After more than a decade of marathon racing, I had come to consider myself a pretty good runner. Then a respected track coach took a good look at my running form, and he told me about all of the things I was doing wrong.
Apparently my foot strike was off, I had too much lateral movement, and my arm swing was incorrect. By the time he was through with me, I began to think it was a miracle that I could even walk.
But there was hope for me yet. By breaking down the running motion into distinct movements, and practicing drills to improve those movements, my form and my speed improved. You too can achieve the same results.
Here are five drills that will improve anyone's form. Each of them strengthens a particular muscle group and improves the movement of the body through the running motion.
Before you start your next training run, pick a straight stretch of road about 50 meters long, or better still, go to a local track and do these after you've had a complete warm-up and stretch.
Plan to do each of these drills two to four times, taking only a short rest of 30 seconds between repeats of each drill.
1. Butt kicks
Just as the name implies, this drill involves trying to kick your own butt with each step. Taking short steps, kick your heel back and up as high as you can. This drill improves heel recovery, which is the part of the running motion where your leg rises up and coils for the next forward stride. This drill also strengthens the hamstrings, a primary muscle group used in running.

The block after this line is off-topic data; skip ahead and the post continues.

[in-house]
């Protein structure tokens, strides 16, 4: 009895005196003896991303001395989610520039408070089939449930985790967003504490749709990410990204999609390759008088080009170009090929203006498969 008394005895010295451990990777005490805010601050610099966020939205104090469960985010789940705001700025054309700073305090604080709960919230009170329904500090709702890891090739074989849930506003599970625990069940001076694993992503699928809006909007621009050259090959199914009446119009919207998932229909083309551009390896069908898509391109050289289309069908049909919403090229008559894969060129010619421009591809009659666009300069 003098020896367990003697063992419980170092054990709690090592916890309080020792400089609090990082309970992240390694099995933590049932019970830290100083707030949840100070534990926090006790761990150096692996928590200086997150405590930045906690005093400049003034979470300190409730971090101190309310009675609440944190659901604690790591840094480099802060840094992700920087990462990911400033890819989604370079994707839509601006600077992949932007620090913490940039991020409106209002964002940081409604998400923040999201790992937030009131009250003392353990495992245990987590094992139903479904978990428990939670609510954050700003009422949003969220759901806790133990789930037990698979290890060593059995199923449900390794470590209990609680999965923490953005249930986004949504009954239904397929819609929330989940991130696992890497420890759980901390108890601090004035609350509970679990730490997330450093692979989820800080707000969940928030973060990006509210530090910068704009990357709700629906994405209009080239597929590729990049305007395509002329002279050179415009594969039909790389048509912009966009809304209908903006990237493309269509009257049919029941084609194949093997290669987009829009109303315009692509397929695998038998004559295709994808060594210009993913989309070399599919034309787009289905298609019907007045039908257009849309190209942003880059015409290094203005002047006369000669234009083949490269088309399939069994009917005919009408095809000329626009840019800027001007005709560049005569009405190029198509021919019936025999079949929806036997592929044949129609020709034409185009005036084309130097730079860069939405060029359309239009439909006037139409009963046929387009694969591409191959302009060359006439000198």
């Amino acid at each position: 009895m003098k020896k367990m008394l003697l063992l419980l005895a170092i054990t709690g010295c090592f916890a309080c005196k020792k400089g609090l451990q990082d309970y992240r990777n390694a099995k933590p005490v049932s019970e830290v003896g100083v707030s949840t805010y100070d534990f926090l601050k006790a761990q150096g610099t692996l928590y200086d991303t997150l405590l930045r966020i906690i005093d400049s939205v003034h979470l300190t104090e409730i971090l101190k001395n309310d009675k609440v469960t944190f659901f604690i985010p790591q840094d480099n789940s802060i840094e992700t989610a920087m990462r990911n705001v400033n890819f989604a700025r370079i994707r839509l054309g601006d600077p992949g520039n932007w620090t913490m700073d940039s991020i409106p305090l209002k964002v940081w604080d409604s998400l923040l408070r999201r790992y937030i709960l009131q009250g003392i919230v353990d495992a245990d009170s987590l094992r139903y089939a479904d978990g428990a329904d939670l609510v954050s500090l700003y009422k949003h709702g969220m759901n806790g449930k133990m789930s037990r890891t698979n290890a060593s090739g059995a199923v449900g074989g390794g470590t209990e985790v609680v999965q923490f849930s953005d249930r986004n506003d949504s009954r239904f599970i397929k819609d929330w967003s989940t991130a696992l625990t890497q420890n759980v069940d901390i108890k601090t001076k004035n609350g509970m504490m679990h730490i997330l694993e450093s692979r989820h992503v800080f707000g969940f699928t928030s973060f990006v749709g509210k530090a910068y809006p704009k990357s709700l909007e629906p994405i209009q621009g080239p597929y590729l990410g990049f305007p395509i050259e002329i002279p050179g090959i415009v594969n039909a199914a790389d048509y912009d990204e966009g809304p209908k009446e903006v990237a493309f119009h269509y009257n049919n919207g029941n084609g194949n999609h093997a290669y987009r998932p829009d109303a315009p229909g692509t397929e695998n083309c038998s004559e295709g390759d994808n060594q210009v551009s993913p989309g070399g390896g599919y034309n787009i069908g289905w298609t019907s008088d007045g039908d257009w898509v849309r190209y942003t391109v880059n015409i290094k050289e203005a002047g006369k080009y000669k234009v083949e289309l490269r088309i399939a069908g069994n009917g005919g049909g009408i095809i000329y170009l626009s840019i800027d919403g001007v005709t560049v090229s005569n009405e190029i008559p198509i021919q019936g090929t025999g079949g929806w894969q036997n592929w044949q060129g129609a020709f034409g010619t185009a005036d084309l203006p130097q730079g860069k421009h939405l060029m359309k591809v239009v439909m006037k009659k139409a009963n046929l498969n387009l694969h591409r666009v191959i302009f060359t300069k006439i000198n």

2. High steps
This drill involves taking short steps and picking your knees up as high as they can go. Think of the way those Clydesdale horses on the old Budweiser commercials used to prance. This drill strengthens the calves and hip flexors, and emphasizes proper running posture and the lift-off phase of running.
3. High skips
Everyone feels silly doing this at first, but believe me, it works. Swing your arms strongly and skip as high as you can. This drill helps build explosive power in your running stride, and it will help you climb hills and finish strong in your next race.
4. Stiff-legged running
Run keeping your knees as straight as possible. It helps to imagine that you're a Russian folk dancer. This drill will strengthen the hip flexors, which is the area where the bottom of your abdomen meets your leg -- a muscle group that's crucial to the running motion.
Think of these as slow-motion sprints. Don't run all-out; just run easily, but with the form you would use in sprinting. This drill gives you an opportunity to see how your body is moving during hard running, and gives you a chance to correct any problem areas you might have in your form. It also prepares you body for the next phase of your workout -- your actual distance run -- by lengthening the stride.
Do all of these drills at least once a week. They'll only take a few minutes, but they work for elite runners, and they'll work for you.
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